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Silver on the Tree (The Dark is Rising Sequence) Paperback – December 1, 2000

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Silver on the Tree (The Dark is Rising Sequence) + The Grey King (The Dark Is Rising Sequence) + Greenwitch (The Dark Is Rising Sequence)
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Product Details

  • Age Range: 8 - 12 years
  • Grade Level: 3 - 7
  • Paperback: 274 pages
  • Publisher: Margaret K. McElderry Books; Reprint edition (December 1, 2000)
  • Language: English
  • ISBN-10: 0689840330
  • ISBN-13: 978-0689840333
  • Product Dimensions: 0.8 x 5.2 x 7.4 inches
  • Shipping Weight: 8 ounces (View shipping rates and policies)
  • Average Customer Review: 4.4 out of 5 stars  See all reviews (48 customer reviews)
  • Amazon Best Sellers Rank: #1,830,816 in Books (See Top 100 in Books)

Editorial Reviews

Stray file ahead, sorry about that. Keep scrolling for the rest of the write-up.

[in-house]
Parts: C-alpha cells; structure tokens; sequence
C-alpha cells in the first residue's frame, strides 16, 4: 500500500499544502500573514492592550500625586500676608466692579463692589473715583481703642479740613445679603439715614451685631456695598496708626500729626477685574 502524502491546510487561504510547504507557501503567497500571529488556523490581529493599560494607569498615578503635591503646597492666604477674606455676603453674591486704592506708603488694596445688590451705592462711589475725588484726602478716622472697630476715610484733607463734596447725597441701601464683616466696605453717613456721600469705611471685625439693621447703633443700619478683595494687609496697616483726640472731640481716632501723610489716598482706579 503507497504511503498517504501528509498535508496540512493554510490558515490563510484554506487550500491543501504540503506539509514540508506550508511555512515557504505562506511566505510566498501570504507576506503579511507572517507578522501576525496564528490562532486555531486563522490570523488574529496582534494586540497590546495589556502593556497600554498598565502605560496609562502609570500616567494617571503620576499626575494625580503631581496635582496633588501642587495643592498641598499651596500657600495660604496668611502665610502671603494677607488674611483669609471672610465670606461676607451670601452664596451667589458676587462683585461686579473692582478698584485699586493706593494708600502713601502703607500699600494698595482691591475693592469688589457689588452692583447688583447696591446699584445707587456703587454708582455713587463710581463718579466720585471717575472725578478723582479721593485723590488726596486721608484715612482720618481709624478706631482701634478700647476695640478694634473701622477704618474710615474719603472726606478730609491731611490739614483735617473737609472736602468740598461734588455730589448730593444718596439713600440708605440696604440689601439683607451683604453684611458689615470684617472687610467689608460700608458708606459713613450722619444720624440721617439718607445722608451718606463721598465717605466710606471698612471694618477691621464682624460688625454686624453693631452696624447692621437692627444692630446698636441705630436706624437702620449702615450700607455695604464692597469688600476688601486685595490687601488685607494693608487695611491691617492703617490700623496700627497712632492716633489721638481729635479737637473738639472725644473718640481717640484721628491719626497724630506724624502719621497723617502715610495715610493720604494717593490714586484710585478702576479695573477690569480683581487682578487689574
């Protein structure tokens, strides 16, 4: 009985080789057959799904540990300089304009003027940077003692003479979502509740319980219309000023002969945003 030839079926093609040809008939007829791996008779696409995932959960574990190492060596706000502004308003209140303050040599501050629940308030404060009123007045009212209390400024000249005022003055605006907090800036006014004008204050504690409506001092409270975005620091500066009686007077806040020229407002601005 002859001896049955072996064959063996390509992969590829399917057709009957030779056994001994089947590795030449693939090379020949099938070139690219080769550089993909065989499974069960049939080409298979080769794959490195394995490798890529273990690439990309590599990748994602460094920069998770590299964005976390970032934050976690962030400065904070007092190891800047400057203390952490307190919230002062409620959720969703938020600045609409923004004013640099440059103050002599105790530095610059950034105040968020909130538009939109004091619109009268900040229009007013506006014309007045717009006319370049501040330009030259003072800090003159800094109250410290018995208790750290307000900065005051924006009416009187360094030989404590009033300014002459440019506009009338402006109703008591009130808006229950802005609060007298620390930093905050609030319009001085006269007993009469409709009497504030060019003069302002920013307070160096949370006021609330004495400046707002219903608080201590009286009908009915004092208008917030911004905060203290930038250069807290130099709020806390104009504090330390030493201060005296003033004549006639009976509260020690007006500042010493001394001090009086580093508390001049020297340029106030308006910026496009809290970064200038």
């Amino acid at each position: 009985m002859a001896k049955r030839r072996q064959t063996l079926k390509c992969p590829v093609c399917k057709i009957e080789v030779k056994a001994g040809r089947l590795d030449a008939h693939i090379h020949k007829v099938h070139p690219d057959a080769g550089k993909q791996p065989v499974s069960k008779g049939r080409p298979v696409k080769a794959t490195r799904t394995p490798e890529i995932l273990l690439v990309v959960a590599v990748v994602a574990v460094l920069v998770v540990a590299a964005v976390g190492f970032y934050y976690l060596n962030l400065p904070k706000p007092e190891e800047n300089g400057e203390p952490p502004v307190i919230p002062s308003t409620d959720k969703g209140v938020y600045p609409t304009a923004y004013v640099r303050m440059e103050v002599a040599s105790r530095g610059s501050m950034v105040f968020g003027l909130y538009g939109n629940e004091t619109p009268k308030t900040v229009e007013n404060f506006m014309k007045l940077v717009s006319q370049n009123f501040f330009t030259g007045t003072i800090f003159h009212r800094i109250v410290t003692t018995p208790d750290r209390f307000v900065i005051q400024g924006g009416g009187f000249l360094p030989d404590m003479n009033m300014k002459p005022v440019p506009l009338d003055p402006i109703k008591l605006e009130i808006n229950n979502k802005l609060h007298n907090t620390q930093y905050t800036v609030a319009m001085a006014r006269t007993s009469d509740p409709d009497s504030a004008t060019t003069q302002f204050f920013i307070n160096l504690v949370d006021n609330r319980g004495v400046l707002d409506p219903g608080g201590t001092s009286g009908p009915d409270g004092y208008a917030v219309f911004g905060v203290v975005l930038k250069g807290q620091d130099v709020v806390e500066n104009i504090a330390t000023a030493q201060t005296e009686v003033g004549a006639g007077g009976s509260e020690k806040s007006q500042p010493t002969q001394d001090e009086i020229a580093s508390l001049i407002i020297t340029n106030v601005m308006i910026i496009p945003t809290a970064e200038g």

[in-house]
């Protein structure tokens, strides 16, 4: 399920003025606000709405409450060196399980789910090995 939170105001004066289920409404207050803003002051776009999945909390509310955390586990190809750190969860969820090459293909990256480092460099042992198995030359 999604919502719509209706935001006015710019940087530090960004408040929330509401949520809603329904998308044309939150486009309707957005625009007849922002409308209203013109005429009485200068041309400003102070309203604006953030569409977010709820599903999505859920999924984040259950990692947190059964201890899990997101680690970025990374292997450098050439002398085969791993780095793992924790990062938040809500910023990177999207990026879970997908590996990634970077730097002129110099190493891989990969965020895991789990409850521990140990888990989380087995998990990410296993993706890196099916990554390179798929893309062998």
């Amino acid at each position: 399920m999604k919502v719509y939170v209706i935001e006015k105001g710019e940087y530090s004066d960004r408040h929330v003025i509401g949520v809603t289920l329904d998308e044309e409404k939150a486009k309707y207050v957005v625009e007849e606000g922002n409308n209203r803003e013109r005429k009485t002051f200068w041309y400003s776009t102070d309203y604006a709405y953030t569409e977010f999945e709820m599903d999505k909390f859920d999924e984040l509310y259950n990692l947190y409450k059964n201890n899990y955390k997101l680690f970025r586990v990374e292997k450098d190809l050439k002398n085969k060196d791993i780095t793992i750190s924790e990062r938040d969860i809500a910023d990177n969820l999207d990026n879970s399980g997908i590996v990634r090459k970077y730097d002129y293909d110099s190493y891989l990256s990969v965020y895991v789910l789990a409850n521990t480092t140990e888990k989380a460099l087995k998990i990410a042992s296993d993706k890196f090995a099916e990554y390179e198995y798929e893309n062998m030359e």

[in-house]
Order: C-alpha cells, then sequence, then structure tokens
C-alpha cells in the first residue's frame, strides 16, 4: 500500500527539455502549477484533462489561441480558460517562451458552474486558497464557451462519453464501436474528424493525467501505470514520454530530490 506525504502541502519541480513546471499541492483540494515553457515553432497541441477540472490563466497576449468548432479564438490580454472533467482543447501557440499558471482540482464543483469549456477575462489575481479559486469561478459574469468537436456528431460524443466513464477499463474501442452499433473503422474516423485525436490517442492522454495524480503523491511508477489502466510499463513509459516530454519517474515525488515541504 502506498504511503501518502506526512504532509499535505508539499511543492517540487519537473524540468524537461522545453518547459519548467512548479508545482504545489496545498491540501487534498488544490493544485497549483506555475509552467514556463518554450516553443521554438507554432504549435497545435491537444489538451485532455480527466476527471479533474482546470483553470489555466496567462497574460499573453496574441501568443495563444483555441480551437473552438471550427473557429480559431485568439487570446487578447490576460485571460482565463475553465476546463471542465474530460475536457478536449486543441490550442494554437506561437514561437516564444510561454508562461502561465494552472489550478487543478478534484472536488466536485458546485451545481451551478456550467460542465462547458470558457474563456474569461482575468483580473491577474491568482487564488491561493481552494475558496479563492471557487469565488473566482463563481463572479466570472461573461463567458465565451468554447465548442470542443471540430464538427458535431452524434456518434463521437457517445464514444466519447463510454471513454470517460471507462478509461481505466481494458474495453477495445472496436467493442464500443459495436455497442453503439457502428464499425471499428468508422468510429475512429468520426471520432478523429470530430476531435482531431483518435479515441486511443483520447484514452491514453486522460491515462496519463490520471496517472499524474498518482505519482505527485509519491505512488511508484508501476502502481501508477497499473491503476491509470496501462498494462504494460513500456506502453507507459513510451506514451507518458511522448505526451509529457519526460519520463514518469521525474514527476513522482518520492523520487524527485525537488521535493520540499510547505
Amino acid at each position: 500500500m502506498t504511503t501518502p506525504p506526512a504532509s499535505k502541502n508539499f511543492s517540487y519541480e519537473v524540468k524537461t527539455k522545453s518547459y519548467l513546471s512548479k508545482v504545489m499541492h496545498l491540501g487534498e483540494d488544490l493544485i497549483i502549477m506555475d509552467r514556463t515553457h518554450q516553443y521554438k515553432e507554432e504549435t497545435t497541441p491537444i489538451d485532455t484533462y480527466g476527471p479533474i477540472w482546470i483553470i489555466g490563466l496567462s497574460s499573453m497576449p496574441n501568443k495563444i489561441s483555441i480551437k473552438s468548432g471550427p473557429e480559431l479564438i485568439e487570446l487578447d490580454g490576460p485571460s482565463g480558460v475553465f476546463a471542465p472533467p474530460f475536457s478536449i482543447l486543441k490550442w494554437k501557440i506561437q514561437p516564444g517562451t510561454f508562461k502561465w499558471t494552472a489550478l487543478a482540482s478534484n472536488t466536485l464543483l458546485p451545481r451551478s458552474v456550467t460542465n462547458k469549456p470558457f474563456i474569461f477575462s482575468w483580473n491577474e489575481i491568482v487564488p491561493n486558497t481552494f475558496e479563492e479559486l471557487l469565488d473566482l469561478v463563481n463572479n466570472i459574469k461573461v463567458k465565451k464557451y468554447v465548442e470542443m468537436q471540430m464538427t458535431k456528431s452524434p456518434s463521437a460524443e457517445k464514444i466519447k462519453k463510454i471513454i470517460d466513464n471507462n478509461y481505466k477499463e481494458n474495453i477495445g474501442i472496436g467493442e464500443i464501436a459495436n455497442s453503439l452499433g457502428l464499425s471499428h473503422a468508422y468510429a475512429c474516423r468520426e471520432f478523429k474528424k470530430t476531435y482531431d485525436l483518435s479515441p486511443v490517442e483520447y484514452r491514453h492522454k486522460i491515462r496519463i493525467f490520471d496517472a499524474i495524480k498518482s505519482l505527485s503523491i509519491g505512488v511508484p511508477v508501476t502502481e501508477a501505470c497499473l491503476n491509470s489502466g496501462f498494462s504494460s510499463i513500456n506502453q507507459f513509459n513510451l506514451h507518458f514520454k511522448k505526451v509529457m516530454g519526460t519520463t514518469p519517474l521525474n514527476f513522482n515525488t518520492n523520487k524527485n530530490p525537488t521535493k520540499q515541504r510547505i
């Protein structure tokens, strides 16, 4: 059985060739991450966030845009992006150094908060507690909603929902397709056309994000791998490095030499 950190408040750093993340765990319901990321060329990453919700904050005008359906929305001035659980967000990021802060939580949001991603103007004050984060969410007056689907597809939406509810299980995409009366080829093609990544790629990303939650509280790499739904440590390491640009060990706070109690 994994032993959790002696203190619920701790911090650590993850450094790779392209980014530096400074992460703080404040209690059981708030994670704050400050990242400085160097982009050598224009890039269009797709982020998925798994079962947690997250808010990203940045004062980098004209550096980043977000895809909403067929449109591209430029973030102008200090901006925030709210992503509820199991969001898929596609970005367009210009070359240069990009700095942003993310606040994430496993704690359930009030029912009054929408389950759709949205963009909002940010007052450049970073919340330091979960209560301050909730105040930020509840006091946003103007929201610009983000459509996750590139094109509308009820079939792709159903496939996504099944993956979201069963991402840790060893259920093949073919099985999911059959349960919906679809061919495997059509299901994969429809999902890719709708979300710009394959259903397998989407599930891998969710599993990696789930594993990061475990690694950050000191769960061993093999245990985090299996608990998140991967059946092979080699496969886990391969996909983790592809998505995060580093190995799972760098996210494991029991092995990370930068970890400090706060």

From School Library Journal

Grade 5-8 This dramatic reading of Silver on the Tree (Atheneum, 1977) concludes Susan Cooper's five book fantasy sequence, The Dark Is Rising. With the Arthurian legend as its core, it presents the classic myth culminating with the battle of good against evil. The Drew children, Merriman, and Bran, their Welsh friend, try to outwit the schemes and strategies of the Dark. British actor Alex Jennings provides a stunning vocal performance, sliding in and out of voices so easily that listeners will soon forget that there is only one narrator. From the rich, resonant Merriman to the lilting Welsh brogue of Bran, the voice variations achieved for the multitude of characters is outstanding. The rapid narration adds intensity and urgency to the unfolding events. In order to understand the story, it is important to follow the series in sequence. The audio versions of the previous four titles in the series are available from Listening Library. The richness of the story and the excellent reading will sate those who revel in this format and delight those who are new to it. -Tina Hudak, St. Bernard's School, Riverdale, MD